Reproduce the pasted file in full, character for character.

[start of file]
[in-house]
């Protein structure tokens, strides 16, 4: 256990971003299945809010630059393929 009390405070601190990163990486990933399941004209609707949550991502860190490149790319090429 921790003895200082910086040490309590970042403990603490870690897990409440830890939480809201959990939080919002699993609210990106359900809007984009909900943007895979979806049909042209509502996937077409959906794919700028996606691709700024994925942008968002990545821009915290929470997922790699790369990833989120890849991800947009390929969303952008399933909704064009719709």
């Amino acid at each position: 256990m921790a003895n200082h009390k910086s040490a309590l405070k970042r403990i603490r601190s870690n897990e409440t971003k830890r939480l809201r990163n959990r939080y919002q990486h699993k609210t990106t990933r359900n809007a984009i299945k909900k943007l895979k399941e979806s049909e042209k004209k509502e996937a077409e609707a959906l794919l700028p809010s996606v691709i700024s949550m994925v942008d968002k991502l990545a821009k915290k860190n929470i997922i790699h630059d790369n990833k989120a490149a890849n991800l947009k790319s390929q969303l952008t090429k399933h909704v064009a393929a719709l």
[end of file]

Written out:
[in-house]
């Protein structure tokens, strides 16, 4: 256990971003299945809010630059393929 009390405070601190990163990486990933399941004209609707949550991502860190490149790319090429 921790003895200082910086040490309590970042403990603490870690897990409440830890939480809201959990939080919002699993609210990106359900809007984009909900943007895979979806049909042209509502996937077409959906794919700028996606691709700024994925942008968002990545821009915290929470997922790699790369990833989120890849991800947009390929969303952008399933909704064009719709």
């Amino acid at each position: 256990m921790a003895n200082h009390k910086s040490a309590l405070k970042r403990i603490r601190s870690n897990e409440t971003k830890r939480l809201r990163n959990r939080y919002q990486h699993k609210t990106t990933r359900n809007a984009i299945k909900k943007l895979k399941e979806s049909e042209k004209k509502e996937a077409e609707a959906l794919l700028p809010s996606v691709i700024s949550m994925v942008d968002k991502l990545a821009k915290k860190n929470i997922i790699h630059d790369n990833k989120a490149a890849n991800l947009k790319s390929q969303l952008t090429k399933h909704v064009a393929a719709l």